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Syria

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Syria

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Syria Media

Introduction   Geography   People   Government   Economy
Communications   Transportation   
Military

 Map of Syria

 

   Introduction    Syria
Background:
Following the breakup of the Ottoman Empire during World War I, France administered Syria until its independence in 1946. The country lacked political stability, however, and experienced a series of military coups during its first decades. Syria united with Egypt in February 1958 to form the United Arab Republic, but in September 1961 the two entities separated and the Syrian Arab Republic was reestablished. In November 1970, Hafiz al-ASAD, a member of the Socialist Ba'th Party and the minority Alawite sect, seized power in a bloodless coup and brought political stability to the country. In the 1967 Arab-Israeli War, Syria lost the Golan Heights to Israel, and over the past decade Syria and Israel have held occasional peace talks over its return. Following the death of President al-ASAD in July 2000, his son, Bashar al-ASAD, was approved as president by popular referendum. Syrian troops - stationed in Lebanon since 1976 in an ostensible peacekeeping role - were withdrawn in April of 2005.
   Geography    Syria
Location:
Middle East, bordering the Mediterranean Sea, between Lebanon and Turkey
Geographic coordinates:
35 00 N, 38 00 E
Area:
total: 185,180 sq km
land: 184,050 sq km
water: 1,130 sq km
note: includes 1,295 sq km of Israeli-occupied territory
Area - comparative:
slightly larger than North Dakota
Land boundaries:
total: 2,253 km
border countries: Iraq 605 km, Israel 76 km, Jordan 375 km, Lebanon 375 km, Turkey 822 km
Coastline:
193 km
Maritime claims:
territorial sea: 12 nm
contiguous zone: 41 nm
Climate:
mostly desert; hot, dry, sunny summers (June to August) and mild, rainy winters (December to February) along coast; cold weather with snow or sleet periodically in Damascus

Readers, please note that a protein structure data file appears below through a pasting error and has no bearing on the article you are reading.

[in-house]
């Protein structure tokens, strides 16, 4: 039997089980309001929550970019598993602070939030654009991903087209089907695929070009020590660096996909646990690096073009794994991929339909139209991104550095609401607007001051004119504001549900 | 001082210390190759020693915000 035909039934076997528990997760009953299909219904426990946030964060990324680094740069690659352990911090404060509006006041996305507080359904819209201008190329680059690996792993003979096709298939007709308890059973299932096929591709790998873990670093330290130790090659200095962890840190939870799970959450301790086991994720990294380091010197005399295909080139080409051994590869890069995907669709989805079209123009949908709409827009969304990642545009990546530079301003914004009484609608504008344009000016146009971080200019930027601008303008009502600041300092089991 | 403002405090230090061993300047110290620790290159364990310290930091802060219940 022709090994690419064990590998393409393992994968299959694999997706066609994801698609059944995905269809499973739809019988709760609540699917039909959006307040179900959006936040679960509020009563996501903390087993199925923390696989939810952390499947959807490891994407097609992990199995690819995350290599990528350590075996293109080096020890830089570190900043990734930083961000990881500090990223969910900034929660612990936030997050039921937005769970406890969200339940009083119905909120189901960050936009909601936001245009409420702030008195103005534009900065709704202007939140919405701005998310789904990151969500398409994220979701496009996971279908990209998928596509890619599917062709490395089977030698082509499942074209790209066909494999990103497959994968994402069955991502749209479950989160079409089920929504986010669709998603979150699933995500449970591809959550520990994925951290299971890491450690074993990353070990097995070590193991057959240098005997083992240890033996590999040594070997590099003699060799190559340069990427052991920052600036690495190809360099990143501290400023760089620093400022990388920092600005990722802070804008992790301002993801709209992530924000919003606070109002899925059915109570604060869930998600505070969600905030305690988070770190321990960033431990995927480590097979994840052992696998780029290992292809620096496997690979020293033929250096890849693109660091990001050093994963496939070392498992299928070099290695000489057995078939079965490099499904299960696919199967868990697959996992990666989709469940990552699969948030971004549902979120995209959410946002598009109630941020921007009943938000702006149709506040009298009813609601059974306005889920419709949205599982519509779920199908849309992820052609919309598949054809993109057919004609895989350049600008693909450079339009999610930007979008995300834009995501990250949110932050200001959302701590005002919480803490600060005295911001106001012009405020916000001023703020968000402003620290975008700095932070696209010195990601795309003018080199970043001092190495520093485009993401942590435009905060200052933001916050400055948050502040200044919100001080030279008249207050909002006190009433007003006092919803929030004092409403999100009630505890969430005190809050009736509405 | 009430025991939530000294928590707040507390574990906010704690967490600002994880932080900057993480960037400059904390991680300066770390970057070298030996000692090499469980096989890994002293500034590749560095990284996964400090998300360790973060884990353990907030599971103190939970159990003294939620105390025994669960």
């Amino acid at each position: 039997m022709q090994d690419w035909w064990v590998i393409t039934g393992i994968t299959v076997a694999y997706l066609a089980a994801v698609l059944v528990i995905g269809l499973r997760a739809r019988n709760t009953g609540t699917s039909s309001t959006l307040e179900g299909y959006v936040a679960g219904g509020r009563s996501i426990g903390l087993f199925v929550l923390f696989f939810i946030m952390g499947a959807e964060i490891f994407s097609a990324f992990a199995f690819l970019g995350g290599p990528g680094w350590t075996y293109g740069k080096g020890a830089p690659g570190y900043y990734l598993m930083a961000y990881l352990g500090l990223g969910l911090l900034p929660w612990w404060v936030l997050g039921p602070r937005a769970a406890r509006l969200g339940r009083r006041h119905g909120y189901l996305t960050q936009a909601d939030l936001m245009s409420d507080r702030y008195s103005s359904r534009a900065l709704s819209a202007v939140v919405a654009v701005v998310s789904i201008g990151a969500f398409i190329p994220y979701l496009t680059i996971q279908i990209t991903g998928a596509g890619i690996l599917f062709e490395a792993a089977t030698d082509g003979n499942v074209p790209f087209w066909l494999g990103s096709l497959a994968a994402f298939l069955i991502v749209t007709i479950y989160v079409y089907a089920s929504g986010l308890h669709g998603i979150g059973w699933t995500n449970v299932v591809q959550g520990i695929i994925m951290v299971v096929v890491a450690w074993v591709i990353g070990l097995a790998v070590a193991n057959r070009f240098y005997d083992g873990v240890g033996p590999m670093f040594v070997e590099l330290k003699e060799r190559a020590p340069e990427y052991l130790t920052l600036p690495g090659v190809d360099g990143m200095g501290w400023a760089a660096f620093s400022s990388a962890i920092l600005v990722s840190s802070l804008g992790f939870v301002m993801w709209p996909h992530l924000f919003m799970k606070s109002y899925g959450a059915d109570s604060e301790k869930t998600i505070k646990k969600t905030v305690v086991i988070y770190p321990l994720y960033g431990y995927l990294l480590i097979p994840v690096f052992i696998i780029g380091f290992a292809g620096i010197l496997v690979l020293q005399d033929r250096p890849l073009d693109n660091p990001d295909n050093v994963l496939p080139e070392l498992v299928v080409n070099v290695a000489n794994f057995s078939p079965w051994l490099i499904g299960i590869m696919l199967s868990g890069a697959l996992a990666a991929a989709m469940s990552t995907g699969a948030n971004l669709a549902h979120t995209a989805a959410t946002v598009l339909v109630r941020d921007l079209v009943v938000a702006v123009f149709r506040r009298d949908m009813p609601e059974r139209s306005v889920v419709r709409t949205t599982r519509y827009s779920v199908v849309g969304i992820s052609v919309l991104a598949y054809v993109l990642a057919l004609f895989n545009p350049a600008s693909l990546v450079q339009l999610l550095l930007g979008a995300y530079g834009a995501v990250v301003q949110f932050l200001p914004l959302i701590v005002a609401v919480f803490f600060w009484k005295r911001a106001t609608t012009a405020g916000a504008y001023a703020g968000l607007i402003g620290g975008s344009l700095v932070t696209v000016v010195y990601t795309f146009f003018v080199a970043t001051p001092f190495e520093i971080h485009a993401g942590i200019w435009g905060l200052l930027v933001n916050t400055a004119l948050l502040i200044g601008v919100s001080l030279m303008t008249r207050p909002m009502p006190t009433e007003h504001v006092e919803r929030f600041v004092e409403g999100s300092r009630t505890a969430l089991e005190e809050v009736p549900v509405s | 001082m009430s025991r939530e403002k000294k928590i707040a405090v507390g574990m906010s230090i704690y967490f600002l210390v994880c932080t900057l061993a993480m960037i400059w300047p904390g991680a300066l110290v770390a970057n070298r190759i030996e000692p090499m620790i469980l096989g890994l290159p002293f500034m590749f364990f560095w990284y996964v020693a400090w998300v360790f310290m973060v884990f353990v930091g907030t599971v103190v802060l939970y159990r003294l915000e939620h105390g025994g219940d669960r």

Terrain:
primarily semiarid and desert plateau; narrow coastal plain; mountains in west
Elevation extremes:
lowest point: unnamed location near Lake Tiberias -200 m
highest point: Mount Hermon 2,814 m
Natural resources:
petroleum, phosphates, chrome and manganese ores, asphalt, iron ore, rock salt, marble, gypsum, hydropower
Land use:
arable land: 24.8%
permanent crops: 4.47%
other: 70.73% (2005)
Irrigated land:
13,330 sq km (2003)
Natural hazards:
dust storms, sandstorms
Environment - current issues:
deforestation; overgrazing; soil erosion; desertification; water pollution from raw sewage and petroleum refining wastes; inadequate potable water
Environment - international agreements:
party to: Biodiversity, Climate Change, Desertification, Endangered Species, Hazardous Wastes, Ozone Layer Protection, Ship Pollution, Wetlands
signed, but not ratified: Environmental Modification
Geography - note:
there are 42 Israeli settlements and civilian land use sites in the Israeli-occupied Golan Heights (August 2005 est.)
   People    Syria
Population:
18,881,361
note: in addition, about 40,000 people live in the Israeli-occupied Golan Heights - 20,000 Arabs (18,000 Druze and 2,000 Alawites) and about 20,000 Israeli settlers (July 2006 est.)
Age structure:
0-14 years: 37% (male 3,592,915/female 3,384,722)
15-64 years: 59.7% (male 5,779,257/female 5,500,887)
65 years and over: 3.3% (male 296,070/female 327,510) (2006 est.)
Median age:
total: 20.7 years
male: 20.6 years
female: 20.9 years (2006 est.)
Population growth rate:
2.3% (2006 est.)
Birth rate:
27.76 births/1,000 population (2006 est.)
Death rate:
4.81 deaths/1,000 population (2006 est.)
Net migration rate:
0 migrant(s)/1,000 population (2006 est.)
Sex ratio:
at birth: 1.06 male(s)/female
under 15 years: 1.06 male(s)/female
15-64 years: 1.05 male(s)/female
65 years and over: 0.9 male(s)/female
total population: 1.05 male(s)/female (2006 est.)
Infant mortality rate:
total: 28.61 deaths/1,000 live births
male: 28.85 deaths/1,000 live births
female: 28.36 deaths/1,000 live births (2006 est.)
Life expectancy at birth:
total population: 70.32 years
male: 69.01 years
female: 71.7 years (2006 est.)
Total fertility rate:
3.4 children born/woman (2006 est.)
Nationality:
noun: Syrian(s)
adjective: Syrian
Ethnic groups:
Arab 90.3%, Kurds, Armenians, and other 9.7%
Religions:
Sunni Muslim 74%, Alawite, Druze, and other Muslim sects 16%, Christian (various sects) 10%, Jewish (tiny communities in Damascus, Al Qamishli, and Aleppo)
Languages:
Arabic (official); Kurdish, Armenian, Aramaic, Circassian widely understood; French, English somewhat understood
Literacy:
definition: age 15 and over can read and write
total population: 76.9%
male: 89.7%
female: 64% (2003 est.)
   Government    Syria
Country name:
conventional long form: Syrian Arab Republic
conventional short form: Syria
local long form: Al Jumhuriyah al Arabiyah as Suriyah
local short form: Suriyah
former: United Arab Republic (with Egypt)
Government type:
republic under an authoritarian, military-dominated regime since March 1963
Capital:
Damascus
Administrative divisions:
14 provinces (muhafazat, singular - muhafazah); Al Hasakah, Al Ladhiqiyah, Al Qunaytirah, Ar Raqqah, As Suwayda', Dar'a, Dayr az Zawr, Dimashq, Halab, Hamah, Hims, Idlib, Rif Dimashq, Tartus
Independence:
17 April 1946 (from League of Nations mandate under French administration)
National holiday: